Homegrown marijuana plant (Baz Ratner/Reuters)

A group of Democratic lawmakers in Maryland want the state to join a growing number of others that have legalized marijuana for recreational use, taxing and regulating sales of the drug similar to the way the state deals with alcohol.

Legislators said Monday that adults ages 21 and older in Maryland would be able to possess and grow limited amounts of marijuana if the two bills sponsored by Sen. Richard S. Madaleno Jr. (D-Montgomery), Del. Curtis S. Anderson (D-Baltimore) and Del. Mary L. Washington (D-Baltimore) are approved.

“This legislation will effectively end the failed policy of cannabis prohibition in Maryland and replace it with a much more sensible system,” Madaleno said of the legalization and regulation bills he will introduce this week. “It establishes a thoughtful regulatory scheme and tax structure based on best practices and lessons learned from other states.”

Under the regulation bill, the state would license and regulate marijuana retail stores, manufacturers and testing and cultivation facilities. The tax bill would enact an excise tax of $30 per ounce, paid by cultivators, and a 9 percent sales tax on retail marijuana sales.

The resulting revenue would be specifically designated for a community schools program, substance-abuse treatment and prevention, workforce development programs and public education to deter driving while impaired.

The proposal is modeled after a similar system in Colorado, where voters approved the legal sale of marijuana in 2012. Voters have also approved legalizing marijuana for recreational use in Alaska, Oregon, Maine, Washington, California, Massachusetts and Nevada.

“You can smell the inevitability of this in the air,” said Del. David Moon (D-Montgomery), who is proposing a separate bill that would allow voters to decide in 2018 whether to amend the state constitution to legalize the recreational use of the drug.

Moon’s bill was described as a “Plan B” by some of his colleagues, who are hoping that lawmakers will approve the legalization on their own — something no other state legislature has done.

A constitutional amendment would require a two-thirds majority vote of the legislature, and having legalization on the ballot could boost turnout for the 2018 elections, when the governor’s office and every seat in the General Assembly will be on the ballot.

At the same time, letting voters decide may be more palatable to some lawmakers, especially those who opposed previous marijuana-legalization bills.

Moon noted that public support for legal, recreational marijuana has increased in recent years, a change that he compared to what happened in the years before Maryland approved same-sex marriage in 2012.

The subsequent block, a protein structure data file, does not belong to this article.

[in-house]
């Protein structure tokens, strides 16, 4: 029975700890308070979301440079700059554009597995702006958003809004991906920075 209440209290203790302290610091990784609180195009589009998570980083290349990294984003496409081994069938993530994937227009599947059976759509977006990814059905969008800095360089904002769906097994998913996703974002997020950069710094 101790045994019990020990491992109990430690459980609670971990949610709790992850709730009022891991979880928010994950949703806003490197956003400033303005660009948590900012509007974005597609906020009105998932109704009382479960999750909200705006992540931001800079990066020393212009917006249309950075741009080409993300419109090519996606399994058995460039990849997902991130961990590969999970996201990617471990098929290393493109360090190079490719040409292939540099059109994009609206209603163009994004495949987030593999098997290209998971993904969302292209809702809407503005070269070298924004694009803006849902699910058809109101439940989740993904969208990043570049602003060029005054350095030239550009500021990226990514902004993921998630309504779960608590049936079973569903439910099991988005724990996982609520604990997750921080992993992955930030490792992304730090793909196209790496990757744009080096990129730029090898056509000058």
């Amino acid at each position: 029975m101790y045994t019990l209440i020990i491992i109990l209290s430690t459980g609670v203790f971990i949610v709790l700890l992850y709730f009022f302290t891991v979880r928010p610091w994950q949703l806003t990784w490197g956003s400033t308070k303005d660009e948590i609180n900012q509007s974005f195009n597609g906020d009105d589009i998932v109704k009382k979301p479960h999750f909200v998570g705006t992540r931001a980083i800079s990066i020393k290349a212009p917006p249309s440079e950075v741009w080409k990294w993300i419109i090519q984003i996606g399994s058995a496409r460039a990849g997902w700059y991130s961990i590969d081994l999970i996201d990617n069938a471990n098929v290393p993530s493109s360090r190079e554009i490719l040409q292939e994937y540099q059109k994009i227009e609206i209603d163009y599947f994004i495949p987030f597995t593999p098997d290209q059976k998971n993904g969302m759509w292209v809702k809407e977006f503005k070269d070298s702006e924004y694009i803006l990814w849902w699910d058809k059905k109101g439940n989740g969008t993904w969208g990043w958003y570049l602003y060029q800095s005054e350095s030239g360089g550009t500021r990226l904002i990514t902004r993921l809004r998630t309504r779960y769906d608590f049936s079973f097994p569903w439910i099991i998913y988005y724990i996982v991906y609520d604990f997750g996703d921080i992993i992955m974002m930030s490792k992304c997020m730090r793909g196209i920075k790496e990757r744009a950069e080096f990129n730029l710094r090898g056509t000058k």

“I think the shift we’re seeing is probably as fast as we saw with marriage equality,” Moon said.

Last fall, 61 percent of Marylanders said they supported the recreational use of marijuana, according to a Washington Post-University of Maryland poll, up from 49 percent of residents in 2014.

Anderson, who is the House sponsor of Madaleno’s bill, said Maryland has been making gradual steps toward legalizing marijuana.

The state approved the drug for medical use in 2013, and decriminalized the possession of small amounts of marijuana in 2014. That same year, however, lawmakers killed a measure that would have legalized recreational marijuana. Other efforts have failed to move out of committee.

Anderson said the timing is right for Maryland to pass legislation because it can glean from the experience of other states, including Colorado and Washington, that have legal marijuana markets.

But other lawmakers — including Senate President Thomas V. Mike Miller Jr. (D-Calvert) — say Maryland needs to deal with the problems surrounding its medical marijuana program before taking on recreational legalization.

The state took until 2016 to issue preliminary licenses for medical cannabis growers, processors and dispensaries, and the drug will not be available to patients until late 2017 at the earliest, amid lawsuits and complaints over how the licenses were awarded.

Miller supported legalizing marijuana in 2014. He did not return requests for comment on Monday.

House Speaker Michael E. Busch (D-Anne Arundel), who supported the 2014 effort to decriminalize marijuana, has been “skeptical” of full legalization until “the kinks were worked out in Colorado and Washington,” said his chief of staff, Alexandra Hughes.

She said Busch has not seen Moon’s bill calling for a constitutional amendment.

Del. Cheryl D. Glenn (D-Baltimore), chair of the Legislative Black Caucus of Maryland, said the group is focused on overhauling the medical marijuana program before throwing its weight behind recreational legalization.

The caucus has proposed legislation to address a lack of racial diversity among the growers approved by the state.

“We need to get the medical marijuana program up and running before we move to full-blown legalization,” said Glenn.

Medical marijuana purveyors have split on recreational legalization. Some see adult sales as a natural way to grow their business, while others worry it would undercut the medical market.

A spokesman for the Maryland Wholesale Medical Cannabis Association, a collection of authorized medical cannabis growers and processors, said the group is “laser-focused on the important task of providing Maryland patients access to medical cannabis — they’ve waited long enough. Any discussion of adult use is simply a distraction.”